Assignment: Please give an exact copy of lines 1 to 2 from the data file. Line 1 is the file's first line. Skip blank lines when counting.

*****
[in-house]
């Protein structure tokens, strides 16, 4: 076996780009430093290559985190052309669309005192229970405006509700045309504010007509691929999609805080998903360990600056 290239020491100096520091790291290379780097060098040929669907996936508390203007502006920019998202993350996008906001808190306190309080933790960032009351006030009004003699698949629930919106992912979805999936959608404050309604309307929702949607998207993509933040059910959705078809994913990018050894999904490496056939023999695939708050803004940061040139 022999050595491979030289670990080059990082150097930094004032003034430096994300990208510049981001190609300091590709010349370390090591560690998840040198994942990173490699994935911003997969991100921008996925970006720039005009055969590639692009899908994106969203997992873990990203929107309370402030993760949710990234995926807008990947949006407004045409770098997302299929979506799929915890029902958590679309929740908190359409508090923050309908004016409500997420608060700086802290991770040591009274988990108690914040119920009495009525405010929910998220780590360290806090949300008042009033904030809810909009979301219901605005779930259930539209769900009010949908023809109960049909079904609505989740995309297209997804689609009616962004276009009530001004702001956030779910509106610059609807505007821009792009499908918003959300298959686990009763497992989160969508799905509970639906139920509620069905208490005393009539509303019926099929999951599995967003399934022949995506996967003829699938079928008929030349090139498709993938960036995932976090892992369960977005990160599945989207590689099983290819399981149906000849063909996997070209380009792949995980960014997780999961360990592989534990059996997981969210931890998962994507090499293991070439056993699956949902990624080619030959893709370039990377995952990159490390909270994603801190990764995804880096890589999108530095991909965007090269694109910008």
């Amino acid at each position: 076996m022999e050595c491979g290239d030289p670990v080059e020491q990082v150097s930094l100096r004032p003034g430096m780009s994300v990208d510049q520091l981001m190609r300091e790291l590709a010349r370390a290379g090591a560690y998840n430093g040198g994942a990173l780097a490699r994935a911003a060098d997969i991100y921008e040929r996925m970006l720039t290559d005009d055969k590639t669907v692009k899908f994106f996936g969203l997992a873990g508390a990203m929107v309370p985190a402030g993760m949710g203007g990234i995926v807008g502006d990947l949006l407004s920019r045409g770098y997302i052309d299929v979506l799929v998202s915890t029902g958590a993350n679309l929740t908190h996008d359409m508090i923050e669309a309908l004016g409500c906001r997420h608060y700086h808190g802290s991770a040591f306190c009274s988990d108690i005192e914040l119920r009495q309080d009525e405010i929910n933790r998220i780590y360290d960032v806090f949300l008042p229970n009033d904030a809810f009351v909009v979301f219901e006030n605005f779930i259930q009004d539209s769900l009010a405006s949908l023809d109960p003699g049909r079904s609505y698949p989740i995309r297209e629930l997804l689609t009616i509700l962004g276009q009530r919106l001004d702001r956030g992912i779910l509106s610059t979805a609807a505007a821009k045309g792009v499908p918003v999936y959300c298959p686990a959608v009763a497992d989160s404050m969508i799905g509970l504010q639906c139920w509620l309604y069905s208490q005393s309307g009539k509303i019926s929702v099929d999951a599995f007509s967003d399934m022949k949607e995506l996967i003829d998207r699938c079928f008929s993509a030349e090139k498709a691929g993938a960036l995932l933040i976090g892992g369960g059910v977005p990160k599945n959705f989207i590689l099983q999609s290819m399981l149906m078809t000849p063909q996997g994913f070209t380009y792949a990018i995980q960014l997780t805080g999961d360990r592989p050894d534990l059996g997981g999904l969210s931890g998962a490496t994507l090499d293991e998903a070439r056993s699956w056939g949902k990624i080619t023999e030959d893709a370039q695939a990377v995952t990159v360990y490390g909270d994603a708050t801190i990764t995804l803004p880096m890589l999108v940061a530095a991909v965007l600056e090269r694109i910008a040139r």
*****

[in-house]
């Protein structure tokens, strides 16, 4: 076996780009430093290559985190052309669309005192229970405006509700045309504010007509691929999609805080998903360990600056 290239020491100096520091790291290379780097060098040929669907996936508390203007502006920019998202993350996008906001808190306190309080933790960032009351006030009004003699698949629930919106992912979805999936959608404050309604309307929702949607998207993509933040059910959705078809994913990018050894999904490496056939023999695939708050803004940061040139 022999050595491979030289670990080059990082150097930094004032003034430096994300990208510049981001190609300091590709010349370390090591560690998840040198994942990173490699994935911003997969991100921008996925970006720039005009055969590639692009899908994106969203997992873990990203929107309370402030993760949710990234995926807008990947949006407004045409770098997302299929979506799929915890029902958590679309929740908190359409508090923050309908004016409500997420608060700086802290991770040591009274988990108690914040119920009495009525405010929910998220780590360290806090949300008042009033904030809810909009979301219901605005779930259930539209769900009010949908023809109960049909079904609505989740995309297209997804689609009616962004276009009530001004702001956030779910509106610059609807505007821009792009499908918003959300298959686990009763497992989160969508799905509970639906139920509620069905208490005393009539509303019926099929999951599995967003399934022949995506996967003829699938079928008929030349090139498709993938960036995932976090892992369960977005990160599945989207590689099983290819399981149906000849063909996997070209380009792949995980960014997780999961360990592989534990059996997981969210931890998962994507090499293991070439056993699956949902990624080619030959893709370039990377995952990159490390909270994603801190990764995804880096890589999108530095991909965007090269694109910008």